Benefits from BOLI are typically paid upon the death of the insured executive, providing tax-free death benefits.

Public Accessibility to BOLI

Bank-Owned Life Insurance, as the name suggests, is a specialized insurance product tailored exclusively for banks and large corporations. As a result, the general public, including individual consumers, cannot access or purchase BOLI for their own or family’s financial planning. BOLI is strategically designed to meet the unique needs of banks, primarily to fund employee benefit plans and to secure tax advantages.

This doesn’t mean individuals are left without life insurance options. A plethora of life insurance products exist in the market, each tailored to suit the specific needs of individuals and families. From term life insurance, which offers protection for a specific number of years, to whole life insurance, which provides lifelong coverage and builds cash value, there are a myriad of choices available. It’s essential for individuals to consult with financial advisors or insurance agents to understand which policy best aligns with their financial goals and protection needs.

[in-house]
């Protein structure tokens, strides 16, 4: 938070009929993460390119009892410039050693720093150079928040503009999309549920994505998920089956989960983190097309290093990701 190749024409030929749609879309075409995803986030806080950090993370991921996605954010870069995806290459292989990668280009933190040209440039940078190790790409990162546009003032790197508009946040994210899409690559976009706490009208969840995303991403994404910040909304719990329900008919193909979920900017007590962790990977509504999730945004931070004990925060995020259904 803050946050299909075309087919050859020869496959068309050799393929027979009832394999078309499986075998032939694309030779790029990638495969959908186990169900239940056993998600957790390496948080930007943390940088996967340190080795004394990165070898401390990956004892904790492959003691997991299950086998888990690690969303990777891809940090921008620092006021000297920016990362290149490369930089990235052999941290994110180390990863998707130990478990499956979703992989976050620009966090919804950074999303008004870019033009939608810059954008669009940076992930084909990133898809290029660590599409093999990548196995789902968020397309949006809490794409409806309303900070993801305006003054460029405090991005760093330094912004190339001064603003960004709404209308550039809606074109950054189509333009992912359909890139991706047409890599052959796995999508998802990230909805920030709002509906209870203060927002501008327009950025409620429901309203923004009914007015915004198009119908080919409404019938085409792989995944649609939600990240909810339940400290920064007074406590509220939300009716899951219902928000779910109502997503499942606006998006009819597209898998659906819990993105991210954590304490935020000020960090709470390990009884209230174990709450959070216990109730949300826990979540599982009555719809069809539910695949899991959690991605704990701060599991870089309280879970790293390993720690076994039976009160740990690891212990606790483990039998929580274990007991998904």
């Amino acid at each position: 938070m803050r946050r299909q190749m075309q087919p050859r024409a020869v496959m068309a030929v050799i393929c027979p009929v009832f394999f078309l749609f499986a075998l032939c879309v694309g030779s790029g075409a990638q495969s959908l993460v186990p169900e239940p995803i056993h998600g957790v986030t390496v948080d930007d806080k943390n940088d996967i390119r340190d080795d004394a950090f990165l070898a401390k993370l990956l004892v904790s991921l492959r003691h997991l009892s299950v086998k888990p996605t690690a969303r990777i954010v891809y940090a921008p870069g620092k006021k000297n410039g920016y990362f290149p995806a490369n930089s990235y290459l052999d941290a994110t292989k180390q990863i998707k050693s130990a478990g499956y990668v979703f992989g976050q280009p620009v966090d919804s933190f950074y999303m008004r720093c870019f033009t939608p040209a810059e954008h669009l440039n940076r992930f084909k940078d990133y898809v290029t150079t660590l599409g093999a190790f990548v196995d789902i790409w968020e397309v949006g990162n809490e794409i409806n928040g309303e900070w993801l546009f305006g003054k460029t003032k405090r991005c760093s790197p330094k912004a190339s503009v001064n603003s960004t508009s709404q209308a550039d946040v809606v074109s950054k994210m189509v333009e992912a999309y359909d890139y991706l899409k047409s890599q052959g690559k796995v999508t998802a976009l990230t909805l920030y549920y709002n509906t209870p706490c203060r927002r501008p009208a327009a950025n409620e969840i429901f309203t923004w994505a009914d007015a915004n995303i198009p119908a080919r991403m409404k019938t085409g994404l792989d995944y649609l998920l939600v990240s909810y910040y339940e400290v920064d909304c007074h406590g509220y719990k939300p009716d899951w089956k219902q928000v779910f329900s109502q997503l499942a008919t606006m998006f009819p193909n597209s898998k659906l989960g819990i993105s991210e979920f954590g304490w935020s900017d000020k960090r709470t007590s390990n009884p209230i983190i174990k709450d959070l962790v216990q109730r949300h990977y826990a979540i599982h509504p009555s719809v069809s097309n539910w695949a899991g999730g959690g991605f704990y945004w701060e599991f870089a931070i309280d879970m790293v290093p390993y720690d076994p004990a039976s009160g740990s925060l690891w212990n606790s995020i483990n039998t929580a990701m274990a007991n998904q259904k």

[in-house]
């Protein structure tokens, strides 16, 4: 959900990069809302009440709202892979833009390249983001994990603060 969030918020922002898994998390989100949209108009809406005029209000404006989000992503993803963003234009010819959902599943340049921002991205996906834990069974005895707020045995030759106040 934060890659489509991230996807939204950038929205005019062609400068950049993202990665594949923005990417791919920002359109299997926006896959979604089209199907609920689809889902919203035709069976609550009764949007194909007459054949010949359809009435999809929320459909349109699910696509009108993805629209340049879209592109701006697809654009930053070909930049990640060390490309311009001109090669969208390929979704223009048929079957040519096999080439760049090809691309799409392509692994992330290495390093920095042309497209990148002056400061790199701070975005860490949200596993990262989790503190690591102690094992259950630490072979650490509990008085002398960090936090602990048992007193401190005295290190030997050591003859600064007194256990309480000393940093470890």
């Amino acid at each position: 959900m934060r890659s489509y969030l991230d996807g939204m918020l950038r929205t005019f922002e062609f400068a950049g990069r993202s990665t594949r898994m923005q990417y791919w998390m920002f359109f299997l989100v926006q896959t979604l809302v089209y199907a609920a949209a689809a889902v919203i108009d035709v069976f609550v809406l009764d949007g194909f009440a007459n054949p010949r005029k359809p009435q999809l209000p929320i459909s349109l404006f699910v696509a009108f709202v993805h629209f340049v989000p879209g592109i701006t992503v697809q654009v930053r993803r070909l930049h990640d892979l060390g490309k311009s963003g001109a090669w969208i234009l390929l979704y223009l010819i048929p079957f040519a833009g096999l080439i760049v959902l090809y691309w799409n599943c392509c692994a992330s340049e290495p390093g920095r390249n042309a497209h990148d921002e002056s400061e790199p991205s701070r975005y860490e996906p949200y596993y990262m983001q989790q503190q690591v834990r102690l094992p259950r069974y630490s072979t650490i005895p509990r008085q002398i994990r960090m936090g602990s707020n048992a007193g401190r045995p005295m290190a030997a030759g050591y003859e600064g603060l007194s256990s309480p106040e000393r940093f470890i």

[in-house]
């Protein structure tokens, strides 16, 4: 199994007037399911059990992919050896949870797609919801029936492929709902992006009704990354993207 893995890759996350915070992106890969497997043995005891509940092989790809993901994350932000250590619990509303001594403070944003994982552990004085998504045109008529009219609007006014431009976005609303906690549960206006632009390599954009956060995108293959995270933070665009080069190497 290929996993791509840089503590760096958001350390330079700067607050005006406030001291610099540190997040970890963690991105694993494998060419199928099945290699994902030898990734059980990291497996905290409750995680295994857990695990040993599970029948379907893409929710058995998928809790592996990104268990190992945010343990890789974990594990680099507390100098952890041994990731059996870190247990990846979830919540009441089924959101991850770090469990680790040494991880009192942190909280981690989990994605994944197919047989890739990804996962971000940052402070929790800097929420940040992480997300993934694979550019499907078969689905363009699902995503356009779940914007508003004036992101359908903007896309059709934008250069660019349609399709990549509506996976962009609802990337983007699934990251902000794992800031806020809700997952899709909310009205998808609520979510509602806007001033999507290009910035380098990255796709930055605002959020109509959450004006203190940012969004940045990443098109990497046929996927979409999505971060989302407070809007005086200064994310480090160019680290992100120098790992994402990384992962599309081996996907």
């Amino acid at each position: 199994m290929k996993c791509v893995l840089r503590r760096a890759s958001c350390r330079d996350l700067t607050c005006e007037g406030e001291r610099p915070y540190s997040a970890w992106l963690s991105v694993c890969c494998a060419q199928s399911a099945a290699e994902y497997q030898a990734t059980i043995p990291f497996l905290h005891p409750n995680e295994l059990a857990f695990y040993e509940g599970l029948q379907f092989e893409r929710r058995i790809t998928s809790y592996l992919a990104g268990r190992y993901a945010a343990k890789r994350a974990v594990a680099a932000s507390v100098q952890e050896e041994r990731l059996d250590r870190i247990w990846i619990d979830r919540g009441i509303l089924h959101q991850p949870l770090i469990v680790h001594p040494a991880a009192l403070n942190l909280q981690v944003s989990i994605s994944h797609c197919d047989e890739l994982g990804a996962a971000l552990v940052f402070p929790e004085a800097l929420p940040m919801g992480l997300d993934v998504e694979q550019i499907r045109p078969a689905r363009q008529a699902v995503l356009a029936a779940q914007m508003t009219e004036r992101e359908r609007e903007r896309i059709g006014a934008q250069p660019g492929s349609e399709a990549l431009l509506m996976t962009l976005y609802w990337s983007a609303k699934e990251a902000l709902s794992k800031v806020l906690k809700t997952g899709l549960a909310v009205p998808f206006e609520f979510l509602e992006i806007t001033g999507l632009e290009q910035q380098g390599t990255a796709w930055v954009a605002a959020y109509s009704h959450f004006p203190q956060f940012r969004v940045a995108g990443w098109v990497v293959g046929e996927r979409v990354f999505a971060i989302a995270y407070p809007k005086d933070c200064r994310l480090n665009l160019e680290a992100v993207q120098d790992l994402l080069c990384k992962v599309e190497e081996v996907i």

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BOLI’s Market Presence

The presence of BOLI in the market is expanding steadily, a testament to its growing importance in the banking sector. As of June 30, 2023, the collective cash surrender value of BOLI policies held by banks reached an impressive $202.4 billion, as reported to the FDIC. This significant figure underscores the critical role BOLI plays in bank finance strategies and risk management.

Several reasons contribute to this uptick in BOLI adoption among banks:

  • Risk Management: BOLI helps banks stabilize their balance sheets by providing a consistent return on assets, unaffected by market volatility.
  • Tax Advantages: The tax-free accumulation of earnings in BOLI policies is attractive for banks, optimizing their fiscal operations.